Empowering teachers key to sustainable future | Inquirer Opinion

Empowering teachers key to sustainable future

The world’s learners are not equipped to face the challenges of an unsustainable future. While education has long been heralded as a crucial catalyst for sustainable development, the potential of education to drive impactful environmental, economic, and societal change has yet to be met.

Target 7 of the United Nations’ Sustainable Development Goal 4 on Quality Education (SDG 4.7) calls for “all learners to acquire the knowledge and skills needed to promote sustainable development,” including areas like climate and environmental education, global citizenship education, and human rights education.

At the United Nations Transforming Education Summit in September 2022, 114 countries submitted National Statements of Commitment to advance and transform education.


Seventy-nine of those country commitments refer to education for sustainable development or associated themes, such as global citizenship education and 21st-century skills. Many education systems have also introduced innovative policies to bring these topics into the classroom.


Belize announced at the summit that it was integrating a dedicated socio-emotional learning program into its early childhood curriculum. Greece introduced its compulsory Skills Lab module in 2021, teaching students across the country the hard and soft skills they need to thrive in a rapidly changing world. Meanwhile, climate change, environmentalism, and sustainability themes have been part of the Costa Rican primary and secondary school curriculum for at least a decade. And at the sub-national level, in 2020, America’s New Jersey became the first state in the country to set standards for interdisciplinary climate change education in its K-12 public schools.

But commitments do not always result in action, and policies do not always translate into impact. Despite the inspiring examples set by Greece, Costa Rica, and others, most systems struggle to make meaningful progress toward transformative education for sustainable development.


The roadblocks are universal, including curricula largely based on passive instead of experiential learning and mechanical and top-down approaches that ignore the imperative to adapt to special needs and circumstances. Teachers who lack adequate training in sustainable development to be able to effectively impart their corresponding knowledge, skills, and values is another hurdle.

One example of these roadblocks comes from Malaysia, where researchers from the UN Sustainable Development Solutions Network (SDSN) conducted a pilot study to assess the extent to which education for sustainable development has become mainstream in the national education system. The study revealed that, while major policy documents like the Malaysia Education Blueprint 2013-2025 show priorities consistent with the principles of education for sustainable development—active learning, critical thinking, leadership, ethics, multiculturalism, and future readiness—implementation is short on the ground.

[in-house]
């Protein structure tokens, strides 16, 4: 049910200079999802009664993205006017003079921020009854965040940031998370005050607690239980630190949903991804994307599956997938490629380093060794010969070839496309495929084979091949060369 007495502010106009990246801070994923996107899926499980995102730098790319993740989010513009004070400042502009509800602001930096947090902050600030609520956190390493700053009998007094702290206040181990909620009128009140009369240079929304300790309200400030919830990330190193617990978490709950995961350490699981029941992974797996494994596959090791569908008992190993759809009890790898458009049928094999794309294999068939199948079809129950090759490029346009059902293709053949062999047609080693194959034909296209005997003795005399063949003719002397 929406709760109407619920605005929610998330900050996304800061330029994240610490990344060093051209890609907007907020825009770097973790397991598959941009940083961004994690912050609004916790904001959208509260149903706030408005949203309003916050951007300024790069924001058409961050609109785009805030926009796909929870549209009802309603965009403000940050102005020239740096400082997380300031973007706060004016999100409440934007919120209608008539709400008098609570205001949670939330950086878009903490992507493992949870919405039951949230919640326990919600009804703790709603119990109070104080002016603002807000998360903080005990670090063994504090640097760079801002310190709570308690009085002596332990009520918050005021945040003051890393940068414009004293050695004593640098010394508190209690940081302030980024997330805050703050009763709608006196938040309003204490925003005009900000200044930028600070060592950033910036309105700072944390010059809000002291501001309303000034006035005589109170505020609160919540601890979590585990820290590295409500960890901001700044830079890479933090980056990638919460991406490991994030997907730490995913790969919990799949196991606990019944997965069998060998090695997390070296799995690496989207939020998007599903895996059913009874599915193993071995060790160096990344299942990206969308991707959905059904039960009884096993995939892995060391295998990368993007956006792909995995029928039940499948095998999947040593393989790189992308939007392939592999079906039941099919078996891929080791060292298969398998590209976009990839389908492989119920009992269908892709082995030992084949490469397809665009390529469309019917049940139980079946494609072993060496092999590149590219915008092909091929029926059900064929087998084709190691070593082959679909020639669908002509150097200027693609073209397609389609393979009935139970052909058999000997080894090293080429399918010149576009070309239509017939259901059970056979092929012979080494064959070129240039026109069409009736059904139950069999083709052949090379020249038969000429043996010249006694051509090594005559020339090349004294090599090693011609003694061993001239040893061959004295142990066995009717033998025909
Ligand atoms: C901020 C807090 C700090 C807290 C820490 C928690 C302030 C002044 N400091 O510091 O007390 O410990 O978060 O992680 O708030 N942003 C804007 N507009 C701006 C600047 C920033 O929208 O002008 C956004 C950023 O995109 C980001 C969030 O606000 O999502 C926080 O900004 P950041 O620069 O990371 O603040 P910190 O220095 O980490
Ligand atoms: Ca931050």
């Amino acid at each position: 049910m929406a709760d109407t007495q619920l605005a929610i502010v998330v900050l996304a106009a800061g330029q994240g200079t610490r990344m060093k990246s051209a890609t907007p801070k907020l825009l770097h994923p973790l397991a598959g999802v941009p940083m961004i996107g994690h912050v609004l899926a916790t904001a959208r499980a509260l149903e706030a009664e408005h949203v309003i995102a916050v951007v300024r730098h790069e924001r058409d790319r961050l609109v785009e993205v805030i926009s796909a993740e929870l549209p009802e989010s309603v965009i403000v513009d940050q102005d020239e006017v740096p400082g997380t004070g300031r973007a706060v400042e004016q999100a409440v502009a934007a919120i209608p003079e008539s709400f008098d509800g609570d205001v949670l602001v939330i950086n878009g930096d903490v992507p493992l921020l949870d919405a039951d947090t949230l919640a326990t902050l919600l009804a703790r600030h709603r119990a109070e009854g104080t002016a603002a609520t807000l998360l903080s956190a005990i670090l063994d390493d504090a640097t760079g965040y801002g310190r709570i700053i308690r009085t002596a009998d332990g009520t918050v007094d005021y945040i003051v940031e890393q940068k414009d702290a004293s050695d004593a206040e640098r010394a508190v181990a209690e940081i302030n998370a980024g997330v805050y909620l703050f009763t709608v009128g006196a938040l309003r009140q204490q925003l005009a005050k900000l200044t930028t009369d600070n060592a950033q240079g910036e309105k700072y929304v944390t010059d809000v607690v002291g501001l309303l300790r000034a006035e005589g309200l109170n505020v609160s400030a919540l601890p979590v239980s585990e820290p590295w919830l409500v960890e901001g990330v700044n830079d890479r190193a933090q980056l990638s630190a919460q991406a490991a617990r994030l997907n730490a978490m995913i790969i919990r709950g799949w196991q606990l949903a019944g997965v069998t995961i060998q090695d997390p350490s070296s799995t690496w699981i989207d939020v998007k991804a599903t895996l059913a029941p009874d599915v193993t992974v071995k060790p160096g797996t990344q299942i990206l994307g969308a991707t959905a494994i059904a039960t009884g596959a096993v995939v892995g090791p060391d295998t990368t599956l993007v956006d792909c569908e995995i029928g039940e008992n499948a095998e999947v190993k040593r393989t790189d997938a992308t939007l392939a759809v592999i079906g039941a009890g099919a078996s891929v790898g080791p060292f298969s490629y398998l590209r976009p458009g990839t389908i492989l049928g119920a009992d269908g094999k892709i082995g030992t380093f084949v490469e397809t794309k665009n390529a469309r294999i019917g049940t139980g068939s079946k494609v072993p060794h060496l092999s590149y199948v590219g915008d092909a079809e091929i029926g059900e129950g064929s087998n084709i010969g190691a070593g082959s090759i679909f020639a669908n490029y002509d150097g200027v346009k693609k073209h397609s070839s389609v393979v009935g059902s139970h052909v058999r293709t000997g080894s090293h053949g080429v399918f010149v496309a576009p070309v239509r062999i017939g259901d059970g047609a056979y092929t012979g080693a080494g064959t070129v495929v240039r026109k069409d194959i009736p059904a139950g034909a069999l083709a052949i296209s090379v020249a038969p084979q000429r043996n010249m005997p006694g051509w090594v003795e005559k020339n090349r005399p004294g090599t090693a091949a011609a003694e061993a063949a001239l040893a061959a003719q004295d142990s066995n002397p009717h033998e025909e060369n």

Similarly, primary school curricula and textbooks for science, English, and Malay language include references to themes of environmental protection and social inclusion, but these themes are not explicitly linked with students’ lived realities or the greater societal need for sustainable development. The absence of teacher training in sustainable development stands in the way of delivering education for sustainable development competencies, such as integrated problem-solving, critical thinking, systems thinking, self-awareness, and collaboration.

These challenges are not unique to Malaysia. Around the world, teachers are overburdened with large class sizes, limited resources, insufficient training, outdated structures, and excessive demands on their time. This is happening as students are demanding education that teaches them about climate change, social justice, and the skills they need to thrive in an increasingly complex world.

Comprehensive systems change—encompassing policy reform, curriculum revision, content development, and teacher training—is necessary to truly deliver holistic education for sustainable development. These changes are not easy and they take time, but they are already happening. Belize, Greece, Costa Rica, New Jersey, and other pioneers offer examples that can be adapted.

The call for education transformation is loud and clear. Every society desires education that allows all its youth to realize their fullest potential and to become active participants and change-makers in an economically secure, ecologically stable, and socially just future.

Education systems now need to catch up. The Jakarta Post/Asia News Network

Karen Chand is director of Education Studies at the UN Sustainable Development Solutions Network (SDSN). Her research was undertaken with financial support from the Jeffrey Cheah Foundation. Shannon Kobran is the regional team lead for Asia at SDSN’s SDG Academy. They are based at Sunway University, Malaysia. Originally published under Creative Commons by 360info™.

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TAGS: Greece, United Nations

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